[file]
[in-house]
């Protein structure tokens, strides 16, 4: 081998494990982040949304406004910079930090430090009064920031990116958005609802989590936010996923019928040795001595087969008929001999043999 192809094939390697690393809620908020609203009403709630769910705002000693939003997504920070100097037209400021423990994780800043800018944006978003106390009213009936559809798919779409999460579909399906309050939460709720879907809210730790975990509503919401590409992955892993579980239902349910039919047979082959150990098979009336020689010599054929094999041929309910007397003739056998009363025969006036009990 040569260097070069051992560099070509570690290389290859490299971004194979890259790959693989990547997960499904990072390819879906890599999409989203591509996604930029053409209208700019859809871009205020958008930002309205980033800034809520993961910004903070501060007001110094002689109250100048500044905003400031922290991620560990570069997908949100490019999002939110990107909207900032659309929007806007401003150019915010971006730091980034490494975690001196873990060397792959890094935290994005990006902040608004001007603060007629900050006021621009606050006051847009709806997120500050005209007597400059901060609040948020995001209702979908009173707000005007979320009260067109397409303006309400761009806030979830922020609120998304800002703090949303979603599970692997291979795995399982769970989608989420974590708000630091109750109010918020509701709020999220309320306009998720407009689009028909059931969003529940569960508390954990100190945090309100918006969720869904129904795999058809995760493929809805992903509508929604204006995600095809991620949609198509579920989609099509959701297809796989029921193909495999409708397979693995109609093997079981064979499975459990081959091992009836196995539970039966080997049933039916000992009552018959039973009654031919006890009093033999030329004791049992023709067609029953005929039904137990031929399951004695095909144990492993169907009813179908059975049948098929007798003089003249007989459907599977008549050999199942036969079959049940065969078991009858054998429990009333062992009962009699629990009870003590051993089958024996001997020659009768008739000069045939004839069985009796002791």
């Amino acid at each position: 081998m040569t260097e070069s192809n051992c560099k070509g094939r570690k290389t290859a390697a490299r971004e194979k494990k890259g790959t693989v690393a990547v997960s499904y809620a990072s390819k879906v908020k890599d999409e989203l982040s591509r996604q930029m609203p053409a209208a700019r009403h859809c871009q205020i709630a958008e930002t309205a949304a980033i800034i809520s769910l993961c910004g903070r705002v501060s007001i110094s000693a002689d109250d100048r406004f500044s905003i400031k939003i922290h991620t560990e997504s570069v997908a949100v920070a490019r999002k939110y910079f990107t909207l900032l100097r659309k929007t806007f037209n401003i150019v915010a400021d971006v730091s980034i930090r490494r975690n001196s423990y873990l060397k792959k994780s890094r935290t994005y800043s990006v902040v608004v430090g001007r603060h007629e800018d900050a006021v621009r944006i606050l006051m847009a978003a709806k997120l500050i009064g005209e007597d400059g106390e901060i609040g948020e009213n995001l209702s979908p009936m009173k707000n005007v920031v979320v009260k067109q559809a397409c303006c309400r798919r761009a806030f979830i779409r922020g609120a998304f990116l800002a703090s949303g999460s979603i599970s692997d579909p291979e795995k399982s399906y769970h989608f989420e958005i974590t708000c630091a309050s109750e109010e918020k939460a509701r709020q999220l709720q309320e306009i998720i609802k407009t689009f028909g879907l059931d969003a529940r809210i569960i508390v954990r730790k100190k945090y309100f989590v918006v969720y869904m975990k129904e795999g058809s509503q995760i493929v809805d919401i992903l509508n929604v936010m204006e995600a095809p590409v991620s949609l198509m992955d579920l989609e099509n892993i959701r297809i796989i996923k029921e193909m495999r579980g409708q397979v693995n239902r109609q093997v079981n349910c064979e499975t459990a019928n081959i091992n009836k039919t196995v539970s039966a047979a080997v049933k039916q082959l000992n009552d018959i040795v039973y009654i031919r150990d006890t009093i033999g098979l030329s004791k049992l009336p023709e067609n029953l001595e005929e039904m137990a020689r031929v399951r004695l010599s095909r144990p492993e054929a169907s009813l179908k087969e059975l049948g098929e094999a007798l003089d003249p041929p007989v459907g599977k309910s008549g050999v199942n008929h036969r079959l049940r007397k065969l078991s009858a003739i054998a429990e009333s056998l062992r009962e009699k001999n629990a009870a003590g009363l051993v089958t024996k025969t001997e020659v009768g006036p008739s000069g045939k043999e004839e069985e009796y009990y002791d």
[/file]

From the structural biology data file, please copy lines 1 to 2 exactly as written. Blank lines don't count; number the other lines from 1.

[in-house]
């Protein structure tokens, strides 16, 4: 081998494990982040949304406004910079930090430090009064920031990116958005609802989590936010996923019928040795001595087969008929001999043999 192809094939390697690393809620908020609203009403709630769910705002000693939003997504920070100097037209400021423990994780800043800018944006978003106390009213009936559809798919779409999460579909399906309050939460709720879907809210730790975990509503919401590409992955892993579980239902349910039919047979082959150990098979009336020689010599054929094999041929309910007397003739056998009363025969006036009990 040569260097070069051992560099070509570690290389290859490299971004194979890259790959693989990547997960499904990072390819879906890599999409989203591509996604930029053409209208700019859809871009205020958008930002309205980033800034809520993961910004903070501060007001110094002689109250100048500044905003400031922290991620560990570069997908949100490019999002939110990107909207900032659309929007806007401003150019915010971006730091980034490494975690001196873990060397792959890094935290994005990006902040608004001007603060007629900050006021621009606050006051847009709806997120500050005209007597400059901060609040948020995001209702979908009173707000005007979320009260067109397409303006309400761009806030979830922020609120998304800002703090949303979603599970692997291979795995399982769970989608989420974590708000630091109750109010918020509701709020999220309320306009998720407009689009028909059931969003529940569960508390954990100190945090309100918006969720869904129904795999058809995760493929809805992903509508929604204006995600095809991620949609198509579920989609099509959701297809796989029921193909495999409708397979693995109609093997079981064979499975459990081959091992009836196995539970039966080997049933039916000992009552018959039973009654031919006890009093033999030329004791049992023709067609029953005929039904137990031929399951004695095909144990492993169907009813179908059975049948098929007798003089003249007989459907599977008549050999199942036969079959049940065969078991009858054998429990009333062992009962009699629990009870003590051993089958024996001997020659009768008739000069045939004839069985009796002791």